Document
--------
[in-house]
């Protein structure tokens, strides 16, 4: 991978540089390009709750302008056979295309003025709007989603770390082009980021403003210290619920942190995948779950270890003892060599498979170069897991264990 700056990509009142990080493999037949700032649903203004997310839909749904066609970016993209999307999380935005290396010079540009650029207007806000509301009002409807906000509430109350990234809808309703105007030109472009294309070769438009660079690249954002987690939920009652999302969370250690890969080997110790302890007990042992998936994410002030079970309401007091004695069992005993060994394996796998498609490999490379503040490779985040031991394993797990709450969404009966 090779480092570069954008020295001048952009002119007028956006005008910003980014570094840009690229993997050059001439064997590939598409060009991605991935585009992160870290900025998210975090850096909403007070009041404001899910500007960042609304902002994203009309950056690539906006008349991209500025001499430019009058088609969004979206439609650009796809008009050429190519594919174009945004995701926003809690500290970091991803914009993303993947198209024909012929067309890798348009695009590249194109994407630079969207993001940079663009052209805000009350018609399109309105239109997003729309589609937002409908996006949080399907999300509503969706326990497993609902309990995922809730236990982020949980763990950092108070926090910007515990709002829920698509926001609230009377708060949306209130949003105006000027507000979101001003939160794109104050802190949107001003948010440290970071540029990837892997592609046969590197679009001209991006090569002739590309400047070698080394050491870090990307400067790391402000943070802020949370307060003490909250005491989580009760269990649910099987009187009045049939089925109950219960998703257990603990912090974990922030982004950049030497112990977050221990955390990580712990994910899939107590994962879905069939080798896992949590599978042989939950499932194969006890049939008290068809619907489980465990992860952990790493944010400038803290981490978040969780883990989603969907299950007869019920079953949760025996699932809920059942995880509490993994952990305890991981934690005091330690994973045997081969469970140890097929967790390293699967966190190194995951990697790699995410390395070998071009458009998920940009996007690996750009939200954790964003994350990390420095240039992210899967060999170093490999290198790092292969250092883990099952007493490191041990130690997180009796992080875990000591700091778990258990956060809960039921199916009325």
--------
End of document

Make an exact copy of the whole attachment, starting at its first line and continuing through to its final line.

[in-house]
């Protein structure tokens, strides 16, 4: 991978540089390009709750302008056979295309003025709007989603770390082009980021403003210290619920942190995948779950270890003892060599498979170069897991264990 700056990509009142990080493999037949700032649903203004997310839909749904066609970016993209999307999380935005290396010079540009650029207007806000509301009002409807906000509430109350990234809808309703105007030109472009294309070769438009660079690249954002987690939920009652999302969370250690890969080997110790302890007990042992998936994410002030079970309401007091004695069992005993060994394996796998498609490999490379503040490779985040031991394993797990709450969404009966 090779480092570069954008020295001048952009002119007028956006005008910003980014570094840009690229993997050059001439064997590939598409060009991605991935585009992160870290900025998210975090850096909403007070009041404001899910500007960042609304902002994203009309950056690539906006008349991209500025001499430019009058088609969004979206439609650009796809008009050429190519594919174009945004995701926003809690500290970091991803914009993303993947198209024909012929067309890798348009695009590249194109994407630079969207993001940079663009052209805000009350018609399109309105239109997003729309589609937002409908996006949080399907999300509503969706326990497993609902309990995922809730236990982020949980763990950092108070926090910007515990709002829920698509926001609230009377708060949306209130949003105006000027507000979101001003939160794109104050802190949107001003948010440290970071540029990837892997592609046969590197679009001209991006090569002739590309400047070698080394050491870090990307400067790391402000943070802020949370307060003490909250005491989580009760269990649910099987009187009045049939089925109950219960998703257990603990912090974990922030982004950049030497112990977050221990955390990580712990994910899939107590994962879905069939080798896992949590599978042989939950499932194969006890049939008290068809619907489980465990992860952990790493944010400038803290981490978040969780883990989603969907299950007869019920079953949760025996699932809920059942995880509490993994952990305890991981934690005091330690994973045997081969469970140890097929967790390293699967966190190194995951990697790699995410390395070998071009458009998920940009996007690996750009939200954790964003994350990390420095240039992210899967060999170093490999290198790092292969250092883990099952007493490191041990130690997180009796992080875990000591700091778990258990956060809960039921199916009325």